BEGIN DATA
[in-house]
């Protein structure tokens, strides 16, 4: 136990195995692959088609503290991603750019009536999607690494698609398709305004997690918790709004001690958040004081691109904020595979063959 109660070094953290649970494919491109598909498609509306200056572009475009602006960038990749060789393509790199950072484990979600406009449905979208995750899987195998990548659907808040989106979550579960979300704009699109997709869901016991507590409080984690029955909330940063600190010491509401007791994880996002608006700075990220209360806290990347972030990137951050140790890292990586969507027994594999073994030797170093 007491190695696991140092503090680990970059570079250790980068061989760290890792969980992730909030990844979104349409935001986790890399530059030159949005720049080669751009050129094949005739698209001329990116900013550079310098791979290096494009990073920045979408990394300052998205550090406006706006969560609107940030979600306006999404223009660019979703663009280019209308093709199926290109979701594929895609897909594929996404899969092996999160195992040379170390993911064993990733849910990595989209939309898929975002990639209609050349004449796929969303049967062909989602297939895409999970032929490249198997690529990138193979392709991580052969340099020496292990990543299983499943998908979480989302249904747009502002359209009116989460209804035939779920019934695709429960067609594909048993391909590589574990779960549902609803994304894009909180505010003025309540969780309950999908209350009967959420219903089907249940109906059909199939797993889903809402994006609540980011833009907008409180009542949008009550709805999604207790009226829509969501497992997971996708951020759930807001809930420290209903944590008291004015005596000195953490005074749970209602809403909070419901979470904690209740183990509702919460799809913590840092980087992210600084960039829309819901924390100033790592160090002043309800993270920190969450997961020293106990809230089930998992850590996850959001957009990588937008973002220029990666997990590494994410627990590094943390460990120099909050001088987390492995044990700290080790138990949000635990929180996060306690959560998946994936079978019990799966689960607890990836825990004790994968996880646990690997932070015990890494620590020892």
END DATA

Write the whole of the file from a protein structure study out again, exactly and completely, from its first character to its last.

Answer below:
[in-house]
């Protein structure tokens, strides 16, 4: 136990195995692959088609503290991603750019009536999607690494698609398709305004997690918790709004001690958040004081691109904020595979063959 109660070094953290649970494919491109598909498609509306200056572009475009602006960038990749060789393509790199950072484990979600406009449905979208995750899987195998990548659907808040989106979550579960979300704009699109997709869901016991507590409080984690029955909330940063600190010491509401007791994880996002608006700075990220209360806290990347972030990137951050140790890292990586969507027994594999073994030797170093 007491190695696991140092503090680990970059570079250790980068061989760290890792969980992730909030990844979104349409935001986790890399530059030159949005720049080669751009050129094949005739698209001329990116900013550079310098791979290096494009990073920045979408990394300052998205550090406006706006969560609107940030979600306006999404223009660019979703663009280019209308093709199926290109979701594929895609897909594929996404899969092996999160195992040379170390993911064993990733849910990595989209939309898929975002990639209609050349004449796929969303049967062909989602297939895409999970032929490249198997690529990138193979392709991580052969340099020496292990990543299983499943998908979480989302249904747009502002359209009116989460209804035939779920019934695709429960067609594909048993391909590589574990779960549902609803994304894009909180505010003025309540969780309950999908209350009967959420219903089907249940109906059909199939797993889903809402994006609540980011833009907008409180009542949008009550709805999604207790009226829509969501497992997971996708951020759930807001809930420290209903944590008291004015005596000195953490005074749970209602809403909070419901979470904690209740183990509702919460799809913590840092980087992210600084960039829309819901924390100033790592160090002043309800993270920190969450997961020293106990809230089930998992850590996850959001957009990588937008973002220029990666997990590494994410627990590094943390460990120099909050001088987390492995044990700290080790138990949000635990929180996060306690959560998946994936079978019990799966689960607890990836825990004790994968996880646990690997932070015990890494620590020892």